For those teaching in the US what can and cannot be released to people other than students (e.g., parents!) is detailed in a guideline referred to as “FERPA,” The Family Educational Rights and Privacy Act. The short is, you can’t tell anyone but the student anything. As a dean I can tell you that parents are not often happy to hear that (“but I pay the bills!”). The truth is there is more than can be disclosed but of course we want to err on the side of caution. I recently learned, for example, that “full access to their student’s academic record will be provided if the parent first provides proof of dependency.” Since most of our students’ parents submit a IRS Form 1040 for financial aid purposes those parents thus will have a right access their student’s records. More on the update to the FERPA guidelines:
Dec. 9, 2008 – InsideHigherEd.com
Rules Seek to Clarify FERPA
In an update of key federal privacy rules, http://edocket.access.gpo.gov/2008/E8-28864.htm the U.S. Education Department is trying to tell colleges what they can release about students, not just what they can’t release.
The rules — published in today’s Federal Register — update the Family Educational Rights and Privacy Act, which generally bars the release of educational records by colleges without students’ permission.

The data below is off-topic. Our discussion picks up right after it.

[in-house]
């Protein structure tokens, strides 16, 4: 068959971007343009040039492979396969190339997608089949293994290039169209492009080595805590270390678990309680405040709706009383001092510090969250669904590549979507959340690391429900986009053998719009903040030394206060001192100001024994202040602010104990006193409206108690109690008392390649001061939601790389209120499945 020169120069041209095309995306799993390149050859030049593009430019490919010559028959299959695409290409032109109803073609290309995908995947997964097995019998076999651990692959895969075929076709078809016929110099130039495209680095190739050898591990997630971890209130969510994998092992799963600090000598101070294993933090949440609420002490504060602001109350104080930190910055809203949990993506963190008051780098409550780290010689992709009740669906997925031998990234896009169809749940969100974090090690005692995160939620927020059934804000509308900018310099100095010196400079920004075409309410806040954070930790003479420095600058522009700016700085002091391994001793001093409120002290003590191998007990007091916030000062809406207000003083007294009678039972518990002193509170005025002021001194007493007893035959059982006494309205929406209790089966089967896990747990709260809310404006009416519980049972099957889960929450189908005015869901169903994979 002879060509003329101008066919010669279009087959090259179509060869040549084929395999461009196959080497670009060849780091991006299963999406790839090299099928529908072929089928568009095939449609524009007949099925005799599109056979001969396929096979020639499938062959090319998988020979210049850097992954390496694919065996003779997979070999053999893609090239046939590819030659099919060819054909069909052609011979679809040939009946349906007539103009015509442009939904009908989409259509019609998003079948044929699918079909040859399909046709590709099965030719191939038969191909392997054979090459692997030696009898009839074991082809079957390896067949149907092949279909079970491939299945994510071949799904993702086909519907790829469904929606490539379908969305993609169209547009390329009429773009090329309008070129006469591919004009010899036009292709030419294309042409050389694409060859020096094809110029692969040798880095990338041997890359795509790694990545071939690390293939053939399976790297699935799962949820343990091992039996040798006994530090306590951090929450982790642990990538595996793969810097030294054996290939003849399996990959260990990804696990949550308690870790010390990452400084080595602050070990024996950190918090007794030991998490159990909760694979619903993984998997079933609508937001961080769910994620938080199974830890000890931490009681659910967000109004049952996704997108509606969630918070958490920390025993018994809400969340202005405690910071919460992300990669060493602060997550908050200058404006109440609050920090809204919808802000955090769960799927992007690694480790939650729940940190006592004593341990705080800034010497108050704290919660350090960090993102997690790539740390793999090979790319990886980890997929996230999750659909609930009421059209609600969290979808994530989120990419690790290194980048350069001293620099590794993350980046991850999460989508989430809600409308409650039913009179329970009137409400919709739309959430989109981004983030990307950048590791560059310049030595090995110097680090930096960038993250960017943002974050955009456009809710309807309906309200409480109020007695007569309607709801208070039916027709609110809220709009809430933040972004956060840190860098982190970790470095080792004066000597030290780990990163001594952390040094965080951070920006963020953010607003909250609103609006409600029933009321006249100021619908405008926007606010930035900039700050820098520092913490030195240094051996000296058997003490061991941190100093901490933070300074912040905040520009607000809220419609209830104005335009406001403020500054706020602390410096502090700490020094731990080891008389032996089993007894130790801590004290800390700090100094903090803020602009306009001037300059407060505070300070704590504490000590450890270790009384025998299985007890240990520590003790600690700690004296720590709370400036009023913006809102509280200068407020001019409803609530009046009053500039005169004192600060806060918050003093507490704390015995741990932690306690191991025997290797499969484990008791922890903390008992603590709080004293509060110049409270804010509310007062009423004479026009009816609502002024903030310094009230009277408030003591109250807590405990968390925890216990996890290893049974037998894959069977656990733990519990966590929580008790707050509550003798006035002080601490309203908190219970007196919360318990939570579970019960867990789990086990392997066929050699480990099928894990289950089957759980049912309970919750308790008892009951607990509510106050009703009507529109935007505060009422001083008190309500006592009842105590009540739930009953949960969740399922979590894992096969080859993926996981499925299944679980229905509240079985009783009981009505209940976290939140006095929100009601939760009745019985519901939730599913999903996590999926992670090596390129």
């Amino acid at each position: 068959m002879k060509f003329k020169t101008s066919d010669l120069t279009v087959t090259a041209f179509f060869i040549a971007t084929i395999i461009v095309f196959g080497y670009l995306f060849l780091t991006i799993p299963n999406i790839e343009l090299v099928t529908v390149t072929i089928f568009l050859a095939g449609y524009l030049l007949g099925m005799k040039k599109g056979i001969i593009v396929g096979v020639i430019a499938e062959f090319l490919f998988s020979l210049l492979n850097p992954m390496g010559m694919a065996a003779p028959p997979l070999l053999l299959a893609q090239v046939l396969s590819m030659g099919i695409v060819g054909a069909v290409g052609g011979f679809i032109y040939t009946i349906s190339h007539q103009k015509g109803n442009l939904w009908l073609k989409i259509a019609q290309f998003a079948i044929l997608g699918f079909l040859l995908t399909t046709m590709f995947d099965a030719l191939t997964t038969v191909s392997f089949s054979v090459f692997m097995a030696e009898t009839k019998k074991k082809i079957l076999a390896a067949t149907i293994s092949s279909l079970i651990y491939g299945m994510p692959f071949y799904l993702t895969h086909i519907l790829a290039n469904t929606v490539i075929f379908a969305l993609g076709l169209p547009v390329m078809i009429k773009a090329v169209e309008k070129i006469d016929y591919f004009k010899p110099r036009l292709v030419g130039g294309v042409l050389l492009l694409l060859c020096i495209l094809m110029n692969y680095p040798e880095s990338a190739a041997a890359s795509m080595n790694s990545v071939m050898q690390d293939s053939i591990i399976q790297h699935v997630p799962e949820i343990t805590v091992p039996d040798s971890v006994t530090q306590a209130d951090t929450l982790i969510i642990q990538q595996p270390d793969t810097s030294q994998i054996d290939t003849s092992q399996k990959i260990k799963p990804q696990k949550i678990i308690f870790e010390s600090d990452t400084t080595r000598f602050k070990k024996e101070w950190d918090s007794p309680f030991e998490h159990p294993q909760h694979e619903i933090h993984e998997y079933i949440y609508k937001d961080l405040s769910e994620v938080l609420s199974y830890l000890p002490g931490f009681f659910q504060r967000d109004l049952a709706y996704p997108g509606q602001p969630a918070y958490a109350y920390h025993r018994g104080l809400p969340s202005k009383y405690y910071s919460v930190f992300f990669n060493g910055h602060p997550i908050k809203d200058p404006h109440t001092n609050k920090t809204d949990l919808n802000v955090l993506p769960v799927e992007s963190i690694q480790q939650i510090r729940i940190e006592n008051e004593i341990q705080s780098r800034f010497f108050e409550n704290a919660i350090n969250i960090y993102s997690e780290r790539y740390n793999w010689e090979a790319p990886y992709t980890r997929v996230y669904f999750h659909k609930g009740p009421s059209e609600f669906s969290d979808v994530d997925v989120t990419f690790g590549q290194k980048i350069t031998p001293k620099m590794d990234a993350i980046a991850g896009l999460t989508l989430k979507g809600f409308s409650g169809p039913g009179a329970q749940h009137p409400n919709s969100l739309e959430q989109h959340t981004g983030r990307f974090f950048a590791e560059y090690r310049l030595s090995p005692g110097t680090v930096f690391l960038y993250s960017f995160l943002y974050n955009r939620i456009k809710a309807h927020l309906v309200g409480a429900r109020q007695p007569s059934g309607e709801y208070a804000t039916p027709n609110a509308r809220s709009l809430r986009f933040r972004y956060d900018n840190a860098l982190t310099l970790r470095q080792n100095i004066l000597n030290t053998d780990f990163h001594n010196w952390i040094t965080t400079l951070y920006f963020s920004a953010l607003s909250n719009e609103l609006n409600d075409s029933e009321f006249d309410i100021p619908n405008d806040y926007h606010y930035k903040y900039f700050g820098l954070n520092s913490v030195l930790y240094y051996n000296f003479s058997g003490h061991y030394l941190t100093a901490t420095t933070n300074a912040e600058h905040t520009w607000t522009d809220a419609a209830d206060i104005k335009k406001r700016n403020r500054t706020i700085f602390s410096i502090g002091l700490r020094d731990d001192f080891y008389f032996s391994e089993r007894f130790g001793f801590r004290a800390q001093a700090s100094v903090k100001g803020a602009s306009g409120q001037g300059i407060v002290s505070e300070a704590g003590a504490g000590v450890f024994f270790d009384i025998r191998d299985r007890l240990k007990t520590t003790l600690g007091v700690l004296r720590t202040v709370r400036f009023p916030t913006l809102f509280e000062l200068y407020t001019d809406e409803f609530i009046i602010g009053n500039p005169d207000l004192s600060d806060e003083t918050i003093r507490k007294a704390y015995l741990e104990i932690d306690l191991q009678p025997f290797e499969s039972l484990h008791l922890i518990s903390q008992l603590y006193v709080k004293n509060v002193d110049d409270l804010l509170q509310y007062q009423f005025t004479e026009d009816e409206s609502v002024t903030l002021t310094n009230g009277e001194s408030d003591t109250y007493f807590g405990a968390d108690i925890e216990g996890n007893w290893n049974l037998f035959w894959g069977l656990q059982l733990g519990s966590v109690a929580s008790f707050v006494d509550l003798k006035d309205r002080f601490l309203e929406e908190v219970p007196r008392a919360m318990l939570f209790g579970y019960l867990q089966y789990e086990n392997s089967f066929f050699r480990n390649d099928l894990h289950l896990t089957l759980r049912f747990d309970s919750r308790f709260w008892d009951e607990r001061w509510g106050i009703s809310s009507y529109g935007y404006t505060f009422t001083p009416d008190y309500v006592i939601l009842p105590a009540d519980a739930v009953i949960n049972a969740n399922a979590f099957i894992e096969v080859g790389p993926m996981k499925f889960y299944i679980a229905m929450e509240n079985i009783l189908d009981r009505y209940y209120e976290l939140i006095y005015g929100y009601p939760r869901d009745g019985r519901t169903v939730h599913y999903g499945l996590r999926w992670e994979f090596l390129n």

But the law, known as FERPA, has taken on a life of its own. According to many experts, FERPA is cited regularly by colleges to avoid releasing information that’s not even covered by it. In the wake of the Virginia Tech killings, there has been renewed interest in clarifying what colleges and schools may release — and in many instances the new regulations appear to be reassuring colleges that FERPA only goes so far, and that they do have discretion to release certain kinds of records.
For example, the new regulations state explicitly that in the case of a health or safety emergency, a college can disclose information about students without their permission. While the rules require some justification for such release, they make clear that the protections on student privacy are not absolute.
Rather, the final rules say, the idea is to find “the right balance between student privacy and campus safety.” The rules specifically affirm the value of notification, noting with appreciation some responses to earlier drafts that thanked the department for seeing that notifying parents and others of certain situations may help protect the safety and health of all involved.
See full story at: http://insidehighered.com/news/2008/12/09/ferpa